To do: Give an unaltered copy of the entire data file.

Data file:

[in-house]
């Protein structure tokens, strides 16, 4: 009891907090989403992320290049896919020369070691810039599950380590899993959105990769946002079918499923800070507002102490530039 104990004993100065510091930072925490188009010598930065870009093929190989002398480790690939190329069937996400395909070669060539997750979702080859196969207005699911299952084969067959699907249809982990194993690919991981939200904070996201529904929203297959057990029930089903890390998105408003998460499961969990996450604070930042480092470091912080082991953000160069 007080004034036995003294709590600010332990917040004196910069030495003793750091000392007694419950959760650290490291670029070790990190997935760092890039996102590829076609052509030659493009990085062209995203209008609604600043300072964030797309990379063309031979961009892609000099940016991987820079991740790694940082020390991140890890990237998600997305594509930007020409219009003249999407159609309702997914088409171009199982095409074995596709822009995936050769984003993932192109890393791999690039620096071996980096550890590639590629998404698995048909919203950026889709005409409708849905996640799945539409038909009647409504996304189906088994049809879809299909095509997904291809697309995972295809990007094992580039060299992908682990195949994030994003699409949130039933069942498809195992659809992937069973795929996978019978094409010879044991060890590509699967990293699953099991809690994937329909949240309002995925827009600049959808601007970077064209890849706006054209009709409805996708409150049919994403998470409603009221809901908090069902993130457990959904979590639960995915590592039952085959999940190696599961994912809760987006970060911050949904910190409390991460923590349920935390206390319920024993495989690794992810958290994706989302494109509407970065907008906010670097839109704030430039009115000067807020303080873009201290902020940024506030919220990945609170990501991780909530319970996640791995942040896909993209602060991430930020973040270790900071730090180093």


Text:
[in-house]
């Protein structure tokens, strides 16, 4: 009891907090989403992320290049896919020369070691810039599950380590899993959105990769946002079918499923800070507002102490530039 104990004993100065510091930072925490188009010598930065870009093929190989002398480790690939190329069937996400395909070669060539997750979702080859196969207005699911299952084969067959699907249809982990194993690919991981939200904070996201529904929203297959057990029930089903890390998105408003998460499961969990996450604070930042480092470091912080082991953000160069 007080004034036995003294709590600010332990917040004196910069030495003793750091000392007694419950959760650290490291670029070790990190997935760092890039996102590829076609052509030659493009990085062209995203209008609604600043300072964030797309990379063309031979961009892609000099940016991987820079991740790694940082020390991140890890990237998600997305594509930007020409219009003249999407159609309702997914088409171009199982095409074995596709822009995936050769984003993932192109890393791999690039620096071996980096550890590639590629998404698995048909919203950026889709005409409708849905996640799945539409038909009647409504996304189906088994049809879809299909095509997904291809697309995972295809990007094992580039060299992908682990195949994030994003699409949130039933069942498809195992659809992937069973795929996978019978094409010879044991060890590509699967990293699953099991809690994937329909949240309002995925827009600049959808601007970077064209890849706006054209009709409805996708409150049919994403998470409603009221809901908090069902993130457990959904979590639960995915590592039952085959999940190696599961994912809760987006970060911050949904910190409390991460923590349920935390206390319920024993495989690794992810958290994706989302494109509407970065907008906010670097839109704030430039009115000067807020303080873009201290902020940024506030919220990945609170990501991780909530319970996640791995942040896909993209602060991430930020973040270790900071730090180093």